Fourthly, Hence come vehement and earnest cries to God for faith, for Christ, for help from heaven, to transport the soul out of this dangerous condition, to that strong rock of salvation; to bring it out of this furious, stormy sea of trouble, where it is ready to wreck every moment, into that safe and quiet harbour, Christ.
O when a man shall see his misery and danger, and no way to escape but Christ, and that he has no ability himself to come to Christ, to open his heart thus to receive him, but that this work of faith is wholly supernatural, the operations of God; how will the soul return again, and again upon God, with such cries as in Mark 9: 24. "Lord, help my unbelief?" "Lord, enable me to come to Christ, give me Christ or I perish for ever; What profit is there in my blood? Why should I die in the sight and presence of a Saviour? O Lord, it is thine own work, a most glorious work: Reveal thine arm in this work upon my soul, I pray thee; give me Christ, if thou deny me bread? give me faith, if thou deny me breath. It is more necessary that I believe, than that I live."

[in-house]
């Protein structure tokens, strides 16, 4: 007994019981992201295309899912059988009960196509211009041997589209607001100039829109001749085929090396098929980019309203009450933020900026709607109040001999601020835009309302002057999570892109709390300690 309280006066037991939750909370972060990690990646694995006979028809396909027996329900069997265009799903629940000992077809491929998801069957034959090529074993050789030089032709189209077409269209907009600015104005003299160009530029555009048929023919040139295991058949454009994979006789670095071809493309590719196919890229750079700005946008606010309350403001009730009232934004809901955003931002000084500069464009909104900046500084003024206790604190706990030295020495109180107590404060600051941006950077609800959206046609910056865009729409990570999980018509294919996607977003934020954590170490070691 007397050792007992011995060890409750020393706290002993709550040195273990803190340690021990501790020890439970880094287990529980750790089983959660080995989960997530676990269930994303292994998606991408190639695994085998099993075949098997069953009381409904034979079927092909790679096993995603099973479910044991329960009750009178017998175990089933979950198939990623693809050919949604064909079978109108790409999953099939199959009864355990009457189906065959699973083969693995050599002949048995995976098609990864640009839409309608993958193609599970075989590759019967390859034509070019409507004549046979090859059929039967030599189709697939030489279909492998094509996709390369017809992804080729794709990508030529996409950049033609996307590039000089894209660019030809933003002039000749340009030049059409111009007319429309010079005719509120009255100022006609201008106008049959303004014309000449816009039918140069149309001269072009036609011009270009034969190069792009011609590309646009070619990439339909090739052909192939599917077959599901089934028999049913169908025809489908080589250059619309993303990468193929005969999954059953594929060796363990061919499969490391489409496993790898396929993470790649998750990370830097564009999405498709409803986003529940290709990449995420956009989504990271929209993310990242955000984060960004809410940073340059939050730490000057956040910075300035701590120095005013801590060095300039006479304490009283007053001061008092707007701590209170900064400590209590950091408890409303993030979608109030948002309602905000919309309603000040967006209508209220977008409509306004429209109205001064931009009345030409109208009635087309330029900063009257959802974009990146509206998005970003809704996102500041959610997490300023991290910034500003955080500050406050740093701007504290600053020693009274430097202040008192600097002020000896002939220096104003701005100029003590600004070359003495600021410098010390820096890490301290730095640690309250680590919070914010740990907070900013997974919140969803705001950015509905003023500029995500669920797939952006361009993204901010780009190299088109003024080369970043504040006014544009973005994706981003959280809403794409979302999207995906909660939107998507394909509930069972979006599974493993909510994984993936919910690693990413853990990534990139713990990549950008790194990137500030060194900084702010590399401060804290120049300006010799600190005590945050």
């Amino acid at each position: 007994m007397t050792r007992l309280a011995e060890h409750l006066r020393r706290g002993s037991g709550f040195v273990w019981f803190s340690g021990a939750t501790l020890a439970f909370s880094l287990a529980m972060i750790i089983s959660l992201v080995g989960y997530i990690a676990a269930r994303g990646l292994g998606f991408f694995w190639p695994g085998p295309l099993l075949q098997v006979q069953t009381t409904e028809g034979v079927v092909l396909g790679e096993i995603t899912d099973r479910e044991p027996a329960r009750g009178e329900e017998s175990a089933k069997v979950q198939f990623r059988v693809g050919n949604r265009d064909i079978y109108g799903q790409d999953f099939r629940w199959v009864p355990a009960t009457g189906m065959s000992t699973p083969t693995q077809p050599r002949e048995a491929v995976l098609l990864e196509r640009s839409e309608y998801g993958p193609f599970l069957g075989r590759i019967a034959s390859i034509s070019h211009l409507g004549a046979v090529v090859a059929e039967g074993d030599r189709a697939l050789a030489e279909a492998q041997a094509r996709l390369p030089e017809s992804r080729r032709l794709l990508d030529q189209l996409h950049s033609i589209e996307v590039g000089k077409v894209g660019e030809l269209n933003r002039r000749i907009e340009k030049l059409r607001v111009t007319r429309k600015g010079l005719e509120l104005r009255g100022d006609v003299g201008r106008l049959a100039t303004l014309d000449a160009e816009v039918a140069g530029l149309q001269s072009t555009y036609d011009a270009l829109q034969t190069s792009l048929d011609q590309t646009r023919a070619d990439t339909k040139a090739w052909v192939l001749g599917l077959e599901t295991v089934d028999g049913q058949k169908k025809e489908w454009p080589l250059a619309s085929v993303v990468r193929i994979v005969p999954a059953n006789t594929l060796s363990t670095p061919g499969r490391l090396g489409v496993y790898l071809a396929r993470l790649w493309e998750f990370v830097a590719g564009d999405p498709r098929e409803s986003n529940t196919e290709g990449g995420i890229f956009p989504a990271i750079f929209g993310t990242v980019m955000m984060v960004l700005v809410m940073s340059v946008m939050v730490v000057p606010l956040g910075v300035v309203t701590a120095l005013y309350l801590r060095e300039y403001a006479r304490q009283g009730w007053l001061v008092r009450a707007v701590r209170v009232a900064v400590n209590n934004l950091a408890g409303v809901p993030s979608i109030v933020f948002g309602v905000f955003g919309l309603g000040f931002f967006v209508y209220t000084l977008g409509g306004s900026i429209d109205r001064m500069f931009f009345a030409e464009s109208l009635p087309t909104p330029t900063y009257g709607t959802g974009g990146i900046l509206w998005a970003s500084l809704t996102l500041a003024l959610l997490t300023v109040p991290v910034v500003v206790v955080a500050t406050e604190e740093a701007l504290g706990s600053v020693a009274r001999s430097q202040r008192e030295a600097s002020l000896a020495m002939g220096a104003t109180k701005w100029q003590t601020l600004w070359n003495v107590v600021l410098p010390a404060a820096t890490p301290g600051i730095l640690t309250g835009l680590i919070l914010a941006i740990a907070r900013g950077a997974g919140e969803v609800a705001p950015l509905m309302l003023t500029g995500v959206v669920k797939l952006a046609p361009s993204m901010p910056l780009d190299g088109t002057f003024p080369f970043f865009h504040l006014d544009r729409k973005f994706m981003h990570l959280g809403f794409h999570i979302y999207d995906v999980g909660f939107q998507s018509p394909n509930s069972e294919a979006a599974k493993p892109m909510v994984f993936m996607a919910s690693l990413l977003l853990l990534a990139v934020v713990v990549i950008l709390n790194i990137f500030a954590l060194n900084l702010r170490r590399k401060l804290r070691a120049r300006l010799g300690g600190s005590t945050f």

O Reader, reflect upon the days and nights that are past, the places where thou hast been conversant: where are the bed-sides, or the secret corners where thou hast besieged heaven with such cries? If God have thus enlightened, convinced, distressed thy soul, and thus set thee a mourning after Christ, it will be one good sign that faith is come into thy soul; for here are certainly the harbingers and forerunners of it, that ordinarily make way for faith into the souls of men.